Thank you all so much for your great and concerning replies. He was seeing therapist, but she did no good. I think the main reason for that was he wasn't honest with everything. After reading some other threads, I suggested he volunteer at an animal shelter. He took his application there, but said it could take up to 2 weeks since they have so many volunteers. Also applied to a wildlife rehab place and some parks. He's interested in environmental planning so I told him to check out to see if there are any companies that do it where he could volunteer. Doubt he did that.
    I asked the doctor if he was aspergers (has been seeing my son since 9th grade and didn't think so because he is social and in a way caring. Whereas my husband is the complete opposite which makes this even harder for me. He actually said if any one in my family is aspergers, it's my husband.
    My son and I had a long talk this morning which is something he never did before and hopefully he wasn't lying but I don't think he was. He's stuck in a cycle and can't get out of it. He told me his biggest problem is that he does lie and doesn't understand why. As for classes, he says he stands at the door and jut can't get himself to go inside. Again he doesn't know why. This even happened with the classes he liked. Later he'll berate himself because he knows it's what he needs and then just figures why try. That's the cycke. It's something he ingrained in his mind because he was always til he was smart and when he talks, he sounds like a sciences dictionary. We have a meeting with his psychiatrist this coming Monday. Actually, I was planing to leave town tomorrow to get my daughter (youngest child) from scholar where she just graduated from but stayed another month. If I did that, it would be only my son and his father going to the meeting. Now I have 2 dilemmas. Do I stay to ratted the meeting also and spend less time out there with friends or go to the meeting and make a quick trip out o get her. The other dilemma is understanding why my son thins he screws up all the time, makes startup decisions, berates himself then gives up. He still wants to allege, but he can't even go back-to the cc since he failed all the classes he was taking. He has really made things bad for himself and I'm at a loss as to what to do. It's with me 24/7!
  6. SeekingStrength

    SeekingStrength Well-Known Member


    I am so sorry your son (and you) are dealing with this. Our youngest son dealt with severe depression for a year or so. One night I insisted on taking him to the hospital. I was very scared. He told me about his suicidal thoughts. They did all sorts of tests (no drugs in his system). He, also, is, very bright.

    He started seeing a therapist and psychiatrist. The psychiatrist had him on so many medications (cocktail), that our son was not himself. We took him off of them, slowly, and he did much better. The therapist was good and the two of them made a plan of baby steps, #1 , #2, #3, to get him going again and our son actually did them. (He seemed to really like her). The therapist gave our son #'s to call if he ever got suicidal thinking again. She told him there was probably no reason for him to go to hospital because it is in his medical records. I was too scared that day to even think along those lines.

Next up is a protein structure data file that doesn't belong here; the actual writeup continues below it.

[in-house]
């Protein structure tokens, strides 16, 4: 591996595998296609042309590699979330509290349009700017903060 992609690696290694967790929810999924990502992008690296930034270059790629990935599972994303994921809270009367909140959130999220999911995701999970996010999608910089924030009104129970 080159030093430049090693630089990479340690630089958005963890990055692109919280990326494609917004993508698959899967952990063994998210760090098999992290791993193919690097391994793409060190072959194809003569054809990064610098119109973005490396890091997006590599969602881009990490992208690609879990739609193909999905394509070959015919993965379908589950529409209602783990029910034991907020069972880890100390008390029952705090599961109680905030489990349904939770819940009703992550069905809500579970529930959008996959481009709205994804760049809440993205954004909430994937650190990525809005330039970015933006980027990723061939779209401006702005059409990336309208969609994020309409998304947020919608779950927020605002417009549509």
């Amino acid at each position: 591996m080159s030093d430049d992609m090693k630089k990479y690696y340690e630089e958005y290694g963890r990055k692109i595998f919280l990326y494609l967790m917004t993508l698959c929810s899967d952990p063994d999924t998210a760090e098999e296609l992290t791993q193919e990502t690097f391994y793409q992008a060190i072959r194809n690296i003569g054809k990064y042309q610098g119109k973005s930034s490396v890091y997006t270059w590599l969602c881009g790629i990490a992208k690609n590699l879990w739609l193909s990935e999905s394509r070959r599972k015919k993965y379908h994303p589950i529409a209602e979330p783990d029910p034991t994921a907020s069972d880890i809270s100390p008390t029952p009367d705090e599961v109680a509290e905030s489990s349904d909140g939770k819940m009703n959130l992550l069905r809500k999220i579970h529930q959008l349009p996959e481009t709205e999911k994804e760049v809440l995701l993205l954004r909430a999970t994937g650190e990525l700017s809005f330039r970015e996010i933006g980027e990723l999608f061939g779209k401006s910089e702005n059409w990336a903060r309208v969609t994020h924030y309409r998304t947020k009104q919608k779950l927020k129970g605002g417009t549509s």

One time, she called and wanted a meeting with son, dad and me. We were worried about what she might tell us, but it turns out it was just so son could tell us he wanted to drop out of college and was afraid to tell us, fearing our disappointment. We felt like jerks. Our son stayed out 1.5 years before deciding to return. He has done great since returning to school once he was ready. He is on schedule to graduate this December at age 26. During that time, he worked at a Subway, then moved on to a pretty hip pizza joint in town and slowly gained traction. I will never forget his training at Subway. He almost go fired. He was just so depressed and messing up everywhere. It was painful to watch him trying.

    Added: his last semester of college he dropped out in late October, costing us major $$. This was before he decided to take the hiatus.

    All of this is to say, once we pulled way back on any expectations and just were there for him to breathe and take small steps, things got much better. It did not happen quickly. The difference in our son now and then is remarkable.

    by the way, the psychiatrist diagnosed our son with Aspergers. I kinda thought it might fit until our daughter, a psychological examiner, said there was no way. Our son had speech problems early on (aged 2-5). He talked a LOT, but it sounded like gibberish. These days, there is nothing that even looks like Aspergers with him.

    There are way better days ahead for your son. Believe that.

  7. coel

    coel New Member

    I can tell by the "voice"of your message you sound so relieved and happy. Wish I could get there one day. The reason we kept sending him back to school is because he told us he wanted to go. Even now he still wants to go, but his options are going to be limited. That's what scares me. He'll be living at home forever trying to get back into college, LOL! He says what is keeping him from doing it are the negative thoughts in his head. He can't go to class then gets upset about himself. Very low self esteem. It's like he gives up without really trying. Actuary anytime a doctor or therapist would give him suggestions that may help, he never did any of them. I guess that's what we need to work on, or at least the doctor or a better therapist than we had before. Still I am confused, but I see a glimmer of hope when I read a message like yours! Thank you!
  8. Scent of Cedar *

    Scent of Cedar * Well-Known Member

    Have either of you read Brene Brown's books? I am spacing on the latest title. Brene Brown researches shame. She names the concept of being afraid, acknowledging and doing it anyway: leaning in.

    Her work has been helpful to me.

    You can check her out on YouTube, and on TED talks.

    Another book that might be helpful is McKay/Fanning's Self Esteem.

  9. JulieAnn

    JulieAnn Member